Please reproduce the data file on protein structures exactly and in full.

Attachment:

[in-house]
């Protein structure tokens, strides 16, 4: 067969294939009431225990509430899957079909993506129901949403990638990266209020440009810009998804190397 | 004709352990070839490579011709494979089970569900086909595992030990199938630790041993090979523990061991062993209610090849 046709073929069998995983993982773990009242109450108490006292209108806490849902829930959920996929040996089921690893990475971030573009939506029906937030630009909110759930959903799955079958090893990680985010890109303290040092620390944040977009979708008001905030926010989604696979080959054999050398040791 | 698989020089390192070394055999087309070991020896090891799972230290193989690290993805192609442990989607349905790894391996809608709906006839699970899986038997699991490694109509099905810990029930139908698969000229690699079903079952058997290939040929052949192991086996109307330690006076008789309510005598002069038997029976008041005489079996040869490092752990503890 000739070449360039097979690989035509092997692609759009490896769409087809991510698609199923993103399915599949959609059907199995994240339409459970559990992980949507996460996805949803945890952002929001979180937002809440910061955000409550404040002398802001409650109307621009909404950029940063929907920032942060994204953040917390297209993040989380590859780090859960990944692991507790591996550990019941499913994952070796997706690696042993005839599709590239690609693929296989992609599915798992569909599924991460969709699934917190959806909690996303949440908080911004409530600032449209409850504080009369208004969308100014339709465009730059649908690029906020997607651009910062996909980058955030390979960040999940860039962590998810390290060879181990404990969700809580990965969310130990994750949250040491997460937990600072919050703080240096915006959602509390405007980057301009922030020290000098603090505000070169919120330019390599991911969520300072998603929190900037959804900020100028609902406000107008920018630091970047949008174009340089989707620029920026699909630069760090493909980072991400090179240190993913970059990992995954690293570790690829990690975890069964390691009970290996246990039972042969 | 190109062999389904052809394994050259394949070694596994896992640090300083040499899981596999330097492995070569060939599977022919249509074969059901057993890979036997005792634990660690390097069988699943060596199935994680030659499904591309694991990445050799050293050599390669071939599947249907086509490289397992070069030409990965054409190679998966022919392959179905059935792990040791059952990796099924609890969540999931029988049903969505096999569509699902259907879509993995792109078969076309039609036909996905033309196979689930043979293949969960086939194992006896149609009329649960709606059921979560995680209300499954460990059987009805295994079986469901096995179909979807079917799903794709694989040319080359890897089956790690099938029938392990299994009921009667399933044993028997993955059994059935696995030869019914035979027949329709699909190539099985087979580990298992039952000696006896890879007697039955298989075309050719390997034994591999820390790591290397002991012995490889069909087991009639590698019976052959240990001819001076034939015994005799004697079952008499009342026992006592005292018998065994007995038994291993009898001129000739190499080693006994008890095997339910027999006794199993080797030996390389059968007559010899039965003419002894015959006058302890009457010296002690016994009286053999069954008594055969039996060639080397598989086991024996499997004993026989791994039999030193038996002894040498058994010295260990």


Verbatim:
[in-house]
């Protein structure tokens, strides 16, 4: 067969294939009431225990509430899957079909993506129901949403990638990266209020440009810009998804190397 | 004709352990070839490579011709494979089970569900086909595992030990199938630790041993090979523990061991062993209610090849 046709073929069998995983993982773990009242109450108490006292209108806490849902829930959920996929040996089921690893990475971030573009939506029906937030630009909110759930959903799955079958090893990680985010890109303290040092620390944040977009979708008001905030926010989604696979080959054999050398040791 | 698989020089390192070394055999087309070991020896090891799972230290193989690290993805192609442990989607349905790894391996809608709906006839699970899986038997699991490694109509099905810990029930139908698969000229690699079903079952058997290939040929052949192991086996109307330690006076008789309510005598002069038997029976008041005489079996040869490092752990503890 000739070449360039097979690989035509092997692609759009490896769409087809991510698609199923993103399915599949959609059907199995994240339409459970559990992980949507996460996805949803945890952002929001979180937002809440910061955000409550404040002398802001409650109307621009909404950029940063929907920032942060994204953040917390297209993040989380590859780090859960990944692991507790591996550990019941499913994952070796997706690696042993005839599709590239690609693929296989992609599915798992569909599924991460969709699934917190959806909690996303949440908080911004409530600032449209409850504080009369208004969308100014339709465009730059649908690029906020997607651009910062996909980058955030390979960040999940860039962590998810390290060879181990404990969700809580990965969310130990994750949250040491997460937990600072919050703080240096915006959602509390405007980057301009922030020290000098603090505000070169919120330019390599991911969520300072998603929190900037959804900020100028609902406000107008920018630091970047949008174009340089989707620029920026699909630069760090493909980072991400090179240190993913970059990992995954690293570790690829990690975890069964390691009970290996246990039972042969 | 190109062999389904052809394994050259394949070694596994896992640090300083040499899981596999330097492995070569060939599977022919249509074969059901057993890979036997005792634990660690390097069988699943060596199935994680030659499904591309694991990445050799050293050599390669071939599947249907086509490289397992070069030409990965054409190679998966022919392959179905059935792990040791059952990796099924609890969540999931029988049903969505096999569509699902259907879509993995792109078969076309039609036909996905033309196979689930043979293949969960086939194992006896149609009329649960709606059921979560995680209300499954460990059987009805295994079986469901096995179909979807079917799903794709694989040319080359890897089956790690099938029938392990299994009921009667399933044993028997993955059994059935696995030869019914035979027949329709699909190539099985087979580990298992039952000696006896890879007697039955298989075309050719390997034994591999820390790591290397002991012995490889069909087991009639590698019976052959240990001819001076034939015994005799004697079952008499009342026992006592005292018998065994007995038994291993009898001129000739190499080693006994008890095997339910027999006794199993080797030996390389059968007559010899039965003419002894015959006058302890009457010296002690016994009286053999069954008594055969039996060639080397598989086991024996499997004993026989791994039999030193038996002894040498058994010295260990």